By John Celock
Missouri’s first term Republican attorney general has announced his bid against a Democratic senator and become the nation’s youngest senator.
Attorney General Josh Hawley, 37, released a video on Twitter Sunday formally kicking off his long awaited announcement challenging two term Sen. Claire McCaskill. Hawley, who was first elected to the attorney general’s office last year, has long been mentioned as a likely challenger to McCaskill.
“You would have thought that this last election would have gotten the some folks attention in DC, maybe not,” Hawley said in a video with his wife, Erin, and their children. “The DC career crowd keeps on doing the same old thing and you know the system works pretty well for them, they’re connected.”
Hawley said that Missouri residents keep seeing their health care costs and taxes go up and that farmers are hurting. He said that McCaskill has been in Washington “forever” and said that she has been wrong on most issues, including health care and the Supreme Court.
McCaskill was first elected to the Senate in 2006, unseating one term Sen. Jim Talent (R). McCaskill served as state auditor and Jackson County prosecutor before winning her Senate seat. She was the unsuccessful Democratic gubernatorial nominee in 2004. McCaskill won a second term in 2012 against Republican Todd Akin.
Hawley, a constitutional law professor, captured the open attorney general’s seat in 2016, and had been thought to be aiming for a federal judgeship long term. He was recruited into the Senate race by former Sen. John Danforth (R) and other Missouri GOP leaders, ending the likely Senate campaign of U.S. Rep. Ann Wagner. Wagner, a former Missouri GOP chairwoman and ambassador to Luxembourg, is instead seeking reelection to her suburban St. Louis congressional seat.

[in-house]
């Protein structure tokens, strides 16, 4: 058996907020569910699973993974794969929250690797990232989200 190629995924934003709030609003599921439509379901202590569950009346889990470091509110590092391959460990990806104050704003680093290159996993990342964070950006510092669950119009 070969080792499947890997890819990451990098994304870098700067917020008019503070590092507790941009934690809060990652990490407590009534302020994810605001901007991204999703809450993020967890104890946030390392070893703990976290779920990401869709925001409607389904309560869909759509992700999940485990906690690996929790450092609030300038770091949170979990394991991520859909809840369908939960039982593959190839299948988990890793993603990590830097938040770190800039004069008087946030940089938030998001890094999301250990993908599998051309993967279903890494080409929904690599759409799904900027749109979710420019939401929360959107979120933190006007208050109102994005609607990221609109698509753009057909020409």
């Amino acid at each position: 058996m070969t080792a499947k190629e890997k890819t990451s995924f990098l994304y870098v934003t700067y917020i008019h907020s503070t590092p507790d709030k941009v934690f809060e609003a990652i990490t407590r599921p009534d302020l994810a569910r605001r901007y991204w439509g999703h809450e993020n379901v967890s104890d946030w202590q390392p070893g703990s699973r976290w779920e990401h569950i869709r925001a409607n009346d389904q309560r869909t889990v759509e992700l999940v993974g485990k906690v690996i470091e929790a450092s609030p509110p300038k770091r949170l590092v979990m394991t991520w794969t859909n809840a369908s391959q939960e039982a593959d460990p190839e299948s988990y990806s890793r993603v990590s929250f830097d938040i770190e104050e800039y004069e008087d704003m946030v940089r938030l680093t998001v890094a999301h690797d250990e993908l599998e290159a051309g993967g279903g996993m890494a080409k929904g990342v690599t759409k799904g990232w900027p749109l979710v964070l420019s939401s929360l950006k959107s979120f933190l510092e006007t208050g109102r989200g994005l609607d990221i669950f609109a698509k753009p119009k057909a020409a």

Hawley faced controversy shortly after taking office with Democrats claiming that he did not meet the state constitution’s requirement for the attorney general to reside in Jefferson City. Hawley, who lives in a nearby county, said that the constitution required him to keep his office in Jefferson City and that he lived in commuting distance.
McCaskill has long been viewed as one of the more vulnerable Democrats in the Senate, with the national GOP targeting her in 2012, prior to Akin’s campaign imploding over controversial comments on rape. The Missouri Senate race is viewed again as competitive in 2018, coming two years after Republican swept every statewide office on the ballot.
If elected, Hawley would become the nation’s youngest senator, replacing 40-year-old Arkansas Sen. Tom Cotton (R).
In his video, Hawley touches on what has been mentioned as his initial reluctance to seek the Senate seat and instead focus on the attorney general’s office, saying that he did not initially plan to run for the Senate next year.
“We need to do all we can for the future of the country,” he said.